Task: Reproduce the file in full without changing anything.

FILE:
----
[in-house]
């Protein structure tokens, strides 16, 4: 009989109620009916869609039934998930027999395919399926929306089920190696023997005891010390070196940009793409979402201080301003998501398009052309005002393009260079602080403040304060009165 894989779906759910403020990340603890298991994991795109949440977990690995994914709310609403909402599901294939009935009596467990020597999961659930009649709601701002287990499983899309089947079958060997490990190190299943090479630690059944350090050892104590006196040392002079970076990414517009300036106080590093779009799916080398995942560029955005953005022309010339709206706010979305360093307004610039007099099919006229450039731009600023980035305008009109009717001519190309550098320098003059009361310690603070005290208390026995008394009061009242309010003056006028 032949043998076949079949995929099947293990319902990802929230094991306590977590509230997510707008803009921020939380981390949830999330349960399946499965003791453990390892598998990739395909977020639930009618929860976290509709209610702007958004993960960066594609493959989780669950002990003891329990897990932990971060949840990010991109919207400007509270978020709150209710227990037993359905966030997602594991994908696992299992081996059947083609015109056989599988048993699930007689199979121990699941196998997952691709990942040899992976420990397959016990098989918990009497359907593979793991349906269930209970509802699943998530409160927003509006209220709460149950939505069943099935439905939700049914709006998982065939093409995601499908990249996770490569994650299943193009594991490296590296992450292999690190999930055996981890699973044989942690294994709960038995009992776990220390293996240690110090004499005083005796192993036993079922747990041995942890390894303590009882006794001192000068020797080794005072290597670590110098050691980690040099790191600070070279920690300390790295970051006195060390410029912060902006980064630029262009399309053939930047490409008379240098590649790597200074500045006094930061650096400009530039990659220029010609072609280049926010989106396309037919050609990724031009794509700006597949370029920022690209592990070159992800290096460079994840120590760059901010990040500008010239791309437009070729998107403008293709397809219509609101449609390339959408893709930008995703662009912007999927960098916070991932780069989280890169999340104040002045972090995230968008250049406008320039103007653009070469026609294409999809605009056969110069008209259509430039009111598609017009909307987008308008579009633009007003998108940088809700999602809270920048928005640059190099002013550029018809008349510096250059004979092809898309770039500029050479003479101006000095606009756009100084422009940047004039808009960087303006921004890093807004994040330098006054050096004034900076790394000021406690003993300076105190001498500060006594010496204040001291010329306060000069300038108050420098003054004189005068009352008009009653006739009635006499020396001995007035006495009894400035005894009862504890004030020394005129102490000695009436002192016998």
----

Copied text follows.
[in-house]
């Protein structure tokens, strides 16, 4: 009989109620009916869609039934998930027999395919399926929306089920190696023997005891010390070196940009793409979402201080301003998501398009052309005002393009260079602080403040304060009165 894989779906759910403020990340603890298991994991795109949440977990690995994914709310609403909402599901294939009935009596467990020597999961659930009649709601701002287990499983899309089947079958060997490990190190299943090479630690059944350090050892104590006196040392002079970076990414517009300036106080590093779009799916080398995942560029955005953005022309010339709206706010979305360093307004610039007099099919006229450039731009600023980035305008009109009717001519190309550098320098003059009361310690603070005290208390026995008394009061009242309010003056006028 032949043998076949079949995929099947293990319902990802929230094991306590977590509230997510707008803009921020939380981390949830999330349960399946499965003791453990390892598998990739395909977020639930009618929860976290509709209610702007958004993960960066594609493959989780669950002990003891329990897990932990971060949840990010991109919207400007509270978020709150209710227990037993359905966030997602594991994908696992299992081996059947083609015109056989599988048993699930007689199979121990699941196998997952691709990942040899992976420990397959016990098989918990009497359907593979793991349906269930209970509802699943998530409160927003509006209220709460149950939505069943099935439905939700049914709006998982065939093409995601499908990249996770490569994650299943193009594991490296590296992450292999690190999930055996981890699973044989942690294994709960038995009992776990220390293996240690110090004499005083005796192993036993079922747990041995942890390894303590009882006794001192000068020797080794005072290597670590110098050691980690040099790191600070070279920690300390790295970051006195060390410029912060902006980064630029262009399309053939930047490409008379240098590649790597200074500045006094930061650096400009530039990659220029010609072609280049926010989106396309037919050609990724031009794509700006597949370029920022690209592990070159992800290096460079994840120590760059901010990040500008010239791309437009070729998107403008293709397809219509609101449609390339959408893709930008995703662009912007999927960098916070991932780069989280890169999340104040002045972090995230968008250049406008320039103007653009070469026609294409999809605009056969110069008209259509430039009111598609017009909307987008308008579009633009007003998108940088809700999602809270920048928005640059190099002013550029018809008349510096250059004979092809898309770039500029050479003479101006000095606009756009100084422009940047004039808009960087303006921004890093807004994040330098006054050096004034900076790394000021406690003993300076105190001498500060006594010496204040001291010329306060000069300038108050420098003054004189005068009352008009009653006739009635006499020396001995007035006495009894400035005894009862504890004030020394005129102490000695009436002192016998």